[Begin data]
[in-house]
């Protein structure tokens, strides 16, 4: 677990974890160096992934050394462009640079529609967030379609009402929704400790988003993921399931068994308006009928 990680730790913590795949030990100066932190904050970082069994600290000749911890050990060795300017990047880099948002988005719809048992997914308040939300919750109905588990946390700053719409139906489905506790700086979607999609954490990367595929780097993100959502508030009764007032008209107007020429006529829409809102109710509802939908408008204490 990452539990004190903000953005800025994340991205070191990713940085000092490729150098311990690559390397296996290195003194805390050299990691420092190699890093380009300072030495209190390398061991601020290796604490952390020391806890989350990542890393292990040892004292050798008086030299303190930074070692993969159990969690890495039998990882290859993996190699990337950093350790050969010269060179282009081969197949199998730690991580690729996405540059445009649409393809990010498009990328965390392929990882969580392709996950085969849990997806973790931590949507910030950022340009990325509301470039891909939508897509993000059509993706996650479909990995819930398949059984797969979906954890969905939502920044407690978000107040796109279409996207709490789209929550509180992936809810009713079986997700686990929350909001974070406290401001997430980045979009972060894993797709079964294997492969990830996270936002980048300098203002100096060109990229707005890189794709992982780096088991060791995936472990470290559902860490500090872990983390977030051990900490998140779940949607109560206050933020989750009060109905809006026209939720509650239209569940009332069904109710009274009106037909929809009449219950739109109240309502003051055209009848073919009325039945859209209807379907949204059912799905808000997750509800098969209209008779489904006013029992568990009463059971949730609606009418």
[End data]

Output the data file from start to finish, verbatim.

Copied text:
[in-house]
């Protein structure tokens, strides 16, 4: 677990974890160096992934050394462009640079529609967030379609009402929704400790988003993921399931068994308006009928 990680730790913590795949030990100066932190904050970082069994600290000749911890050990060795300017990047880099948002988005719809048992997914308040939300919750109905588990946390700053719409139906489905506790700086979607999609954490990367595929780097993100959502508030009764007032008209107007020429006529829409809102109710509802939908408008204490 990452539990004190903000953005800025994340991205070191990713940085000092490729150098311990690559390397296996290195003194805390050299990691420092190699890093380009300072030495209190390398061991601020290796604490952390020391806890989350990542890393292990040892004292050798008086030299303190930074070692993969159990969690890495039998990882290859993996190699990337950093350790050969010269060179282009081969197949199998730690991580690729996405540059445009649409393809990010498009990328965390392929990882969580392709996950085969849990997806973790931590949507910030950022340009990325509301470039891909939508897509993000059509993706996650479909990995819930398949059984797969979906954890969905939502920044407690978000107040796109279409996207709490789209929550509180992936809810009713079986997700686990929350909001974070406290401001997430980045979009972060894993797709079964294997492969990830996270936002980048300098203002100096060109990229707005890189794709992982780096088991060791995936472990470290559902860490500090872990983390977030051990900490998140779940949607109560206050933020989750009060109905809006026209939720509650239209569940009332069904109710009274009106037909929809009449219950739109109240309502003051055209009848073919009325039945859209209807379907949204059912799905808000997750509800098969209209008779489904006013029992568990009463059971949730609606009418």